Samsung's (NASDAQOTH:SSNLF) new flagship Galaxy S6 phone will come in two versions, with one sporting a dual curved-edge display, according to a recent Bloomberg report. Both versions of the phone -- developed under the codename "Project Zero" -- will retain the 5.1" main screen size of the S5 and be encased in "all-metal" bodies.
Will a phone with a three-sided display help Samsung fight back against Apple (NASDAQ:AAPL), which has been pushing the company out of the premium market? Or will this just be another failed experiment targeting a non-existent market?
Samsung's smartphone woes
Samsung's global smartphone market share peaked at 35% in 2013. Today, it only controls around 20% of the market, according to research company IDC.
Samsung lost market share for two main reasons. First, cheaper Chinese competitors like Xiaomi, Lenovo (NASDAQOTH:LNVGY), and Huawei launched devices with similar specs as Samsung devices at lower prices. Second, Apple's iPhone gained ground across Asia as a status symbol, and the iPhone 6 Plus nullified Samsung's key advantage of larger screens.
As a result, Samsung's mobile earnings dropped 64% year over year in the fourth quarter of 2014, contributing to its first annual earnings decline in three years.
Trying to innovate - again
In 2011, Samsung unveiled the 5.3" Galaxy Note, which bridged the gap between smartphones and tablets with "phablets." The Galaxy Note was considered a niche product, but Samsung's flagship Galaxy S3 disrupted Apple's business the following year with a big 4.8" screen, which dwarfed the iPhone 4s' 3.5" display. By the end of the year, the S3 overtook the iPhone 4S and became the best-selling smartphone in the world.
With the S3's heyday now a distant memory, Samsung is struggling to get ahead of Apple again with another game-changing innovation. Unfortunately, the answer isn't as simple as a bigger screen this time around. Over the past two years, we've seen companies put stereoscopic 3D displays, 3D cameras, and head tracking features on smartphones -- none of which have impressed mainstream consumers.
Samsung thinks curved displays, which it is also showcasing with its newer TVs, could help it regain lost ground against Apple and Xiaomi. In late 2013, it launched the Galaxy Round, a concave 5.7" phablet, in South Korea to gauge market demand for curved displays. Customers weren't impressed, and the phone reportedly only sold 10,000 units.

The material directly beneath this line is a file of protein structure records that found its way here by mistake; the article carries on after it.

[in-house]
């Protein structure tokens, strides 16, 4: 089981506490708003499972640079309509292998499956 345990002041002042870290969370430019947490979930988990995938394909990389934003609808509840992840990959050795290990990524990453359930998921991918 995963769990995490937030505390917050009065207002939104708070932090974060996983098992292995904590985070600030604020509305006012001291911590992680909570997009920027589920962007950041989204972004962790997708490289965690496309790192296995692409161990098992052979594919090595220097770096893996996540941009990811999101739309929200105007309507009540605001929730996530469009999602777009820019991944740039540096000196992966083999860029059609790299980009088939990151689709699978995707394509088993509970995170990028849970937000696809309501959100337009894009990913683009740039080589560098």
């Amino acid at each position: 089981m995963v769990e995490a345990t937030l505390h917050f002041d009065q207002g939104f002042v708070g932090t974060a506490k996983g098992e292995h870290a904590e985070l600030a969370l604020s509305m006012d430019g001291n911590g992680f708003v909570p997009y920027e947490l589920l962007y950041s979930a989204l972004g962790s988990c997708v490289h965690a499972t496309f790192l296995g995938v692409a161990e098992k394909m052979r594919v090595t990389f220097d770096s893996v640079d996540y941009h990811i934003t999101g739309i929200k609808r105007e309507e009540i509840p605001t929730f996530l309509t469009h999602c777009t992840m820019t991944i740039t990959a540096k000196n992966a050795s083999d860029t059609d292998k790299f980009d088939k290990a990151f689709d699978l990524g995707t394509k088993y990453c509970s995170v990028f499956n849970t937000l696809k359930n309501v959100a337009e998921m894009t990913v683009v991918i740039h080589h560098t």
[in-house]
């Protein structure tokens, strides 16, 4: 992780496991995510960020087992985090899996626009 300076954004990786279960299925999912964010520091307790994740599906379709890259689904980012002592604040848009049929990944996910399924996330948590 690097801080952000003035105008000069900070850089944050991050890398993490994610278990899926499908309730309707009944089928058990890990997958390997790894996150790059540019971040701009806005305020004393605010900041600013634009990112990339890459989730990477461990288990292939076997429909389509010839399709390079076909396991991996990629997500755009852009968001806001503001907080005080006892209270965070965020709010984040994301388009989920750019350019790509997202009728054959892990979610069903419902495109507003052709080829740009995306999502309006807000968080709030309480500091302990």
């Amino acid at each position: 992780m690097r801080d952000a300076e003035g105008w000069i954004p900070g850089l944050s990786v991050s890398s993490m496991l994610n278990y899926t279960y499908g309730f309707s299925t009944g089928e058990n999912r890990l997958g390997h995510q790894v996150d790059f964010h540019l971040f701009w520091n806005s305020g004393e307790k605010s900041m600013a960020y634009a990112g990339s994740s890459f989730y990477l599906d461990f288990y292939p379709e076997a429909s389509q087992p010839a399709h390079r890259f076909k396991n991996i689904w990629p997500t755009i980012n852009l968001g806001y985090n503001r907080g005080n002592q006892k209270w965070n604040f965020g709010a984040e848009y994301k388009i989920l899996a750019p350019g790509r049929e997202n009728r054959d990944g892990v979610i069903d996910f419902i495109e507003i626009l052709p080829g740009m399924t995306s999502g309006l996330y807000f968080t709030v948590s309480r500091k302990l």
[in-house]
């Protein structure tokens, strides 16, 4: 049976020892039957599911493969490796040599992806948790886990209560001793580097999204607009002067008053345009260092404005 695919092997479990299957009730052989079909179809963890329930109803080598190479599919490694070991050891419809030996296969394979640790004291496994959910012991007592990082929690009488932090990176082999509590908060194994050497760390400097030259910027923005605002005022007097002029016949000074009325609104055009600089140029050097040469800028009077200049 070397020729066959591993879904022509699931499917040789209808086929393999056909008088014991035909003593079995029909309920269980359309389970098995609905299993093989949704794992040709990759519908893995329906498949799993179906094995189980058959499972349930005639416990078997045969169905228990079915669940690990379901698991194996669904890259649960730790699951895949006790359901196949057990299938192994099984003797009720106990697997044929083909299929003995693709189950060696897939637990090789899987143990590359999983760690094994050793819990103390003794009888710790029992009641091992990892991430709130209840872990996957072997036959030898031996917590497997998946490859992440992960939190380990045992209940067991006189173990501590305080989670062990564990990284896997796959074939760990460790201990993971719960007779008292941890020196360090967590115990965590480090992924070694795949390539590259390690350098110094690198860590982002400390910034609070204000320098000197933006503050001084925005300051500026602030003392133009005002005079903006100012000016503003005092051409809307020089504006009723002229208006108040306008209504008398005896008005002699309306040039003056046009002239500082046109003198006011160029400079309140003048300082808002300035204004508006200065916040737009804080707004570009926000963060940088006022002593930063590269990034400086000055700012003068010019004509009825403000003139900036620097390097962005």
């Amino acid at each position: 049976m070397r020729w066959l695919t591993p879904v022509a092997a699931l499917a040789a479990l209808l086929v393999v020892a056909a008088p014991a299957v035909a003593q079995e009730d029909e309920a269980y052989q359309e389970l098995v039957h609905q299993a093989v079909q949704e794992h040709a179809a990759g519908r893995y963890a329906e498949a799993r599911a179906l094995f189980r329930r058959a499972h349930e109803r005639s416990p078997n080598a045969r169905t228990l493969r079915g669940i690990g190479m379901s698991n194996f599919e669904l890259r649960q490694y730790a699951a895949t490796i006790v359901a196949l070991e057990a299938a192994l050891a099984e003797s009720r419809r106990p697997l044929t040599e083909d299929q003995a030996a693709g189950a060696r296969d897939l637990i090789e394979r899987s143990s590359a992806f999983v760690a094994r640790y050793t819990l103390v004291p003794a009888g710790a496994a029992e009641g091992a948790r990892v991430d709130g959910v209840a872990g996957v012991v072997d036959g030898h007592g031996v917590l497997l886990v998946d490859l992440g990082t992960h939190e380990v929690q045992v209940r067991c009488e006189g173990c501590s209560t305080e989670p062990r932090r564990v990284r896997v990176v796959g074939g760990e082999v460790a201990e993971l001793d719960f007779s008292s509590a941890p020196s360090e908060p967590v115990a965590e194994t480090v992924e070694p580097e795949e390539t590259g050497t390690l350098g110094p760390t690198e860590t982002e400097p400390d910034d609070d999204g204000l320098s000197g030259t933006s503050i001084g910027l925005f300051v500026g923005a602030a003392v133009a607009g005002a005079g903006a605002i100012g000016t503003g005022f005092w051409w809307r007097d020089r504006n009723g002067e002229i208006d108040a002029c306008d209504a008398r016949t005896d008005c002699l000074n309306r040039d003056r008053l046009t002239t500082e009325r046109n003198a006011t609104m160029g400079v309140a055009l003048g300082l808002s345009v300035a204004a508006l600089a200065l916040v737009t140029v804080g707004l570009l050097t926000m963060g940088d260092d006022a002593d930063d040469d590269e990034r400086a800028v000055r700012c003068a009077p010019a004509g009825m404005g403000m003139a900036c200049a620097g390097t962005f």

However, Samsung then launched the Galaxy Note Edge, which had a display that wrapped around the right side of the phone, the following year. Market reception to the Note Edge was warmer than the Round, so Samsung launched it overseas as well. Therefore, it's not surprising that Samsung is now packing curved displays on both sides of the S6.
The pricing problem
The problem, however, is the price of curved displays. Samsung's 32GB Note Edge costs $1,130 unlocked. By comparison, an unlocked iPhone 6 Plus only costs between $749 (16GB) and $949 (128GB). Since Samsung's previous flagship devices traditionally cost less than Apple's iPhones, even when they had larger screens, it makes little sense to suddenly sell phones at a higher price point instead.
If Samsung wraps the display around both sides for the S6 variant, its final price tag could end up considerably higher than the comparable iPhone 6, which costs between $649 (16GB) and $849 (128GB) unlocked. Since Samsung's devices arguably lack the status appeal of Apple's iPhones, selling pricier phones than Apple could be suicidal.
Gimmicks won't save Samsung now
When Samsung marginalized HTC (NASDAQOTH:HTCCY) and Sony (NYSE:SNE) in the Android market, both companies resorted to gimmicks to try to stay afloat. HTC added 3D displays, 3D dual cameras, and waterproof frames. Sony launched comically large phablets like the 6.4" Xperia Z Ultra, added attachable SLR-style camera lenses to its phones, and let users remotely play their PS4 games.
None of those gimmicks prevented HTC and Sony from being boxed into a corner. In the smartphone market, two types of companies win -- those that make premium devices with cult appeal, like Apple, and those that can sell the best hardware at the lowest price, like Xiaomi. Those that resort to expensive gimmicks like triple-sided displays are bound to be left behind as their margins crumble.
Leo Sun owns shares of Apple. The Motley Fool recommends Apple. The Motley Fool owns shares of Apple. Try any of our Foolish newsletter services free for 30 days. We Fools may not all hold the same opinions, but we all believe that considering a diverse range of insights makes us better investors. The Motley Fool has a disclosure policy.